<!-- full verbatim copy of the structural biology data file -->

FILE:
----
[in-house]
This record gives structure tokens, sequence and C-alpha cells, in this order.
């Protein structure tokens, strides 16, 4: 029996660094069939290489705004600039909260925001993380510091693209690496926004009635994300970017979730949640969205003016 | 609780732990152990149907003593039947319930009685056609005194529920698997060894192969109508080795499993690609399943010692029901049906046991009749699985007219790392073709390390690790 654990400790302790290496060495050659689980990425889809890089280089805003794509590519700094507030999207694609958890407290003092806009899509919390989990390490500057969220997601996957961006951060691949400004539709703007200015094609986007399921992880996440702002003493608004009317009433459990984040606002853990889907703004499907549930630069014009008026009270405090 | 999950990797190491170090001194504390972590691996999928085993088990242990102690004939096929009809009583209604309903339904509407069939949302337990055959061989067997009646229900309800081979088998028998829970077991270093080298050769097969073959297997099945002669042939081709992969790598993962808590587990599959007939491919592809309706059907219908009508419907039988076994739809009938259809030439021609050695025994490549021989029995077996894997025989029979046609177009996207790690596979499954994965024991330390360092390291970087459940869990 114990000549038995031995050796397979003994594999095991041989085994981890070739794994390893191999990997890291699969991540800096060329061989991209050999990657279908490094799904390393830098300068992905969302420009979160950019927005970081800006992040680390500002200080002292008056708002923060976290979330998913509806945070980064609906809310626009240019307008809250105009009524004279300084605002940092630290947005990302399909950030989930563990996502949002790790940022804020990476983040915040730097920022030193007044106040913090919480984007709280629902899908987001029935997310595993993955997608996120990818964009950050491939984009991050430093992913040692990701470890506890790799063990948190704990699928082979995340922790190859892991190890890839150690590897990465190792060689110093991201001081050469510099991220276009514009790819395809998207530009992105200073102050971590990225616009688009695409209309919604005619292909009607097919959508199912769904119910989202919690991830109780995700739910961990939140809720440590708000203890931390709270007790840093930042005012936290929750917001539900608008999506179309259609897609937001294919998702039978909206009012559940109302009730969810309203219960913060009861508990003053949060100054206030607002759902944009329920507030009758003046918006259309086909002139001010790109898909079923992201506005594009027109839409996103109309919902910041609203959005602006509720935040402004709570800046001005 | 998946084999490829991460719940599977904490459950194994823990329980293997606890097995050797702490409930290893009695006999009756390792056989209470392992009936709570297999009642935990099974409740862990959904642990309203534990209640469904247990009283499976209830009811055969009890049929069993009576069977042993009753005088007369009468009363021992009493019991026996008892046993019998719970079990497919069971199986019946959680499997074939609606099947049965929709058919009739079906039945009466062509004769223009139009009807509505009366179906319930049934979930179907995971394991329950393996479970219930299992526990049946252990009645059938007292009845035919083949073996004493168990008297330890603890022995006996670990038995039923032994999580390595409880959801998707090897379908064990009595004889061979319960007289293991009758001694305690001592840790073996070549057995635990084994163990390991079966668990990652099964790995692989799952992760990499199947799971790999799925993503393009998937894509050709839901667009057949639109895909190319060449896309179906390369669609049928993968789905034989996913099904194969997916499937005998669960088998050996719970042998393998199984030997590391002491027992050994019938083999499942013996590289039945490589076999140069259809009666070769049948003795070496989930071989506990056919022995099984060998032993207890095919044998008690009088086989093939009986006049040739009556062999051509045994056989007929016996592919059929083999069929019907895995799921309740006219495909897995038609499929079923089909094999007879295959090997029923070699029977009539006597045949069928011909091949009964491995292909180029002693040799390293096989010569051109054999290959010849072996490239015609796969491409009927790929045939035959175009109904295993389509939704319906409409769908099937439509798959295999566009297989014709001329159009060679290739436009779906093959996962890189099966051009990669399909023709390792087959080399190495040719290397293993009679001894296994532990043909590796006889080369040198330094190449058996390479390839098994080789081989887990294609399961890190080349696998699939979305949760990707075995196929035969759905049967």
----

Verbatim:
[in-house]
This record gives structure tokens, sequence and C-alpha cells, in this order.
């Protein structure tokens, strides 16, 4: 029996660094069939290489705004600039909260925001993380510091693209690496926004009635994300970017979730949640969205003016 | 609780732990152990149907003593039947319930009685056609005194529920698997060894192969109508080795499993690609399943010692029901049906046991009749699985007219790392073709390390690790 654990400790302790290496060495050659689980990425889809890089280089805003794509590519700094507030999207694609958890407290003092806009899509919390989990390490500057969220997601996957961006951060691949400004539709703007200015094609986007399921992880996440702002003493608004009317009433459990984040606002853990889907703004499907549930630069014009008026009270405090 | 999950990797190491170090001194504390972590691996999928085993088990242990102690004939096929009809009583209604309903339904509407069939949302337990055959061989067997009646229900309800081979088998028998829970077991270093080298050769097969073959297997099945002669042939081709992969790598993962808590587990599959007939491919592809309706059907219908009508419907039988076994739809009938259809030439021609050695025994490549021989029995077996894997025989029979046609177009996207790690596979499954994965024991330390360092390291970087459940869990 114990000549038995031995050796397979003994594999095991041989085994981890070739794994390893191999990997890291699969991540800096060329061989991209050999990657279908490094799904390393830098300068992905969302420009979160950019927005970081800006992040680390500002200080002292008056708002923060976290979330998913509806945070980064609906809310626009240019307008809250105009009524004279300084605002940092630290947005990302399909950030989930563990996502949002790790940022804020990476983040915040730097920022030193007044106040913090919480984007709280629902899908987001029935997310595993993955997608996120990818964009950050491939984009991050430093992913040692990701470890506890790799063990948190704990699928082979995340922790190859892991190890890839150690590897990465190792060689110093991201001081050469510099991220276009514009790819395809998207530009992105200073102050971590990225616009688009695409209309919604005619292909009607097919959508199912769904119910989202919690991830109780995700739910961990939140809720440590708000203890931390709270007790840093930042005012936290929750917001539900608008999506179309259609897609937001294919998702039978909206009012559940109302009730969810309203219960913060009861508990003053949060100054206030607002759902944009329920507030009758003046918006259309086909002139001010790109898909079923992201506005594009027109839409996103109309919902910041609203959005602006509720935040402004709570800046001005 | 998946084999490829991460719940599977904490459950194994823990329980293997606890097995050797702490409930290893009695006999009756390792056989209470392992009936709570297999009642935990099974409740862990959904642990309203534990209640469904247990009283499976209830009811055969009890049929069993009576069977042993009753005088007369009468009363021992009493019991026996008892046993019998719970079990497919069971199986019946959680499997074939609606099947049965929709058919009739079906039945009466062509004769223009139009009807509505009366179906319930049934979930179907995971394991329950393996479970219930299992526990049946252990009645059938007292009845035919083949073996004493168990008297330890603890022995006996670990038995039923032994999580390595409880959801998707090897379908064990009595004889061979319960007289293991009758001694305690001592840790073996070549057995635990084994163990390991079966668990990652099964790995692989799952992760990499199947799971790999799925993503393009998937894509050709839901667009057949639109895909190319060449896309179906390369669609049928993968789905034989996913099904194969997916499937005998669960088998050996719970042998393998199984030997590391002491027992050994019938083999499942013996590289039945490589076999140069259809009666070769049948003795070496989930071989506990056919022995099984060998032993207890095919044998008690009088086989093939009986006049040739009556062999051509045994056989007929016996592919059929083999069929019907895995799921309740006219495909897995038609499929079923089909094999007879295959090997029923070699029977009539006597045949069928011909091949009964491995292909180029002693040799390293096989010569051109054999290959010849072996490239015609796969491409009927790929045939035959175009109904295993389509939704319906409409769908099937439509798959295999566009297989014709001329159009060679290739436009779906093959996962890189099966051009990669399909023709390792087959080399190495040719290397293993009679001894296994532990043909590796006889080369040198330094190449058996390479390839098994080789081989887990294609399961890190080349696998699939979305949760990707075995196929035969759905049967």